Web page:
Written By Hypocriticist
“For something people profess to like so much, grass is peculiarly hard for us to see. Oh, you can see it well enough in a general sense, but how much do you really see when you look at a patch of grass? The color of green, of course, perhaps a transitory recording of a breeze: an abstraction. Grass to us is more ground than figure, a backdrop to more legible things in the landscape – trees, animals, buildings. Its less a subject in its own right than a context.”
The Omnivore’s Dilemma
Image: the grass is greener here, a Creative Commons Attribution photo from hufse’s Flickr stream
My view of grass has changed. I recently read about how grasses are a diverse and important food sources for a number of living beings. From a biological perspective, they provide the primary food source for a number of animals that we ourselves eat on a regular basis, thus comprising an indispensable link in the human food chain. But that is not something you think about every day when you see grass.
The recent addition of a new expanse of grass in the public park outside my building in New York City has actually changed my view of grass. It has brought the incredible nature of this little-noticed vegetation sharply to my notice. Maybe it seems more significant because it stands in such sharp contrast to the concrete cityscape that surrounds me. But I have been so mesmerized by it that it was Pollen’s quote about the supporting role that grass typically plays – as a vague context or mere backdrop for other, more important objects – that made me focus on the grass itself, for its own sake.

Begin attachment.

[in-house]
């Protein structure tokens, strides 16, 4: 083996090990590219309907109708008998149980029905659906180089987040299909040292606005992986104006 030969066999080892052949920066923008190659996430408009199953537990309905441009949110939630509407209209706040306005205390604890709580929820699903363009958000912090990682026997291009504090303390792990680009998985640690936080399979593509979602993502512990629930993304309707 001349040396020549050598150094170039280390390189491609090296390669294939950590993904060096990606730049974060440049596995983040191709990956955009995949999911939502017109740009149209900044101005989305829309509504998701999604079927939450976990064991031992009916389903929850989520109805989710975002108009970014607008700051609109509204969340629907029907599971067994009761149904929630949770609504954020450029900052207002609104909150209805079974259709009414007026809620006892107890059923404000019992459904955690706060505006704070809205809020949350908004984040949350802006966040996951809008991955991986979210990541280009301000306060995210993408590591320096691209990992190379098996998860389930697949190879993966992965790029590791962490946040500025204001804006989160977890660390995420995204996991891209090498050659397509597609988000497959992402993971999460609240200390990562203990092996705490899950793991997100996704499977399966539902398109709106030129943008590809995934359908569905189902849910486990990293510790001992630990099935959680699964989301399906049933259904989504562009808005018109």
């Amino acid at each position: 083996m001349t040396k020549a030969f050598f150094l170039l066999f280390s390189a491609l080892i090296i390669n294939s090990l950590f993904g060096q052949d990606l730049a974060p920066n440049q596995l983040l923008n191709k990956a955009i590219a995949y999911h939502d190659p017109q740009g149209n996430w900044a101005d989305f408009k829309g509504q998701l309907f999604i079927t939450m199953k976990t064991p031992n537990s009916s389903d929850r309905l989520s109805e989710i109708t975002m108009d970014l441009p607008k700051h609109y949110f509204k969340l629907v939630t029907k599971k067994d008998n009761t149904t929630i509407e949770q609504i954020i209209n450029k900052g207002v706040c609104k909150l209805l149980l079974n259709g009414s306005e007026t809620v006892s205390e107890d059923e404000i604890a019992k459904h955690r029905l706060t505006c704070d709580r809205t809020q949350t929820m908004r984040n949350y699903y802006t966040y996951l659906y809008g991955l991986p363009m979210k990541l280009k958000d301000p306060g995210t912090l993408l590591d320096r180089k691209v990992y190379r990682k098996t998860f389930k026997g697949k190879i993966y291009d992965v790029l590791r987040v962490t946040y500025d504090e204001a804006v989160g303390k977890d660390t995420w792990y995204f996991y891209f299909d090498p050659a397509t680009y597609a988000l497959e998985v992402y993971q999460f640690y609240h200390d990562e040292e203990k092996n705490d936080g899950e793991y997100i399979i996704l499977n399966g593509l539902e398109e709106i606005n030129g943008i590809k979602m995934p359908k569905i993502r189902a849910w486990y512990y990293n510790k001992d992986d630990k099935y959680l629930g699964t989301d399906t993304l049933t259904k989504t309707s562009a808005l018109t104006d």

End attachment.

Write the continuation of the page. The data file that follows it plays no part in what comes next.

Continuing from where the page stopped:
I grew up surrounded by grass in a rural area. I loved playing soccer on it, but I hated mowing it every weekend. I slid in it and got grass stains on my pants from it; I ran over it and ripped out huge chunks of it with cleats; I sat on it and listened to coaches explain drills in our practices. In high school and later in college, we hung out in groups on it, playing Frisbee and hacky sack.
But I never actually cared about it until I moved to New York. That was when grass stopped existing in my life. I never missed it, not until I had to walk to Central Park just to see 500 people packed into a tiny meadow. I never thought for a moment that grass, something so fundamental to the rural world that I grew up in, would vanish almost entirely from my adult life. When I would return to my parent’s house on weekends, I would sit and look at the grass with longing.
Now that I have grass in my life again, I know why it is so important to the human spirit. Last night we brought our 11-month old niece out onto the grass for the first time in her life. At first, she was nervous and tried to crawl back to the stroller. But after a few minutes, she was crawling around at top speed, smiling and laughing, climbing over her father and making friends with everyone in the park. It was really amazing. It occurred to me that an expanse of grass, like an expanse of sand found at the beach, is a truly beautiful medium for relaxation and rejuvenation of the human spirit. It is a facilitator of peace and friendship, and love. Many a romance has blossomed in a grassy field; many good meals have been shared with loved ones.
Now I know that I will never view grass as a mere backdrop again.
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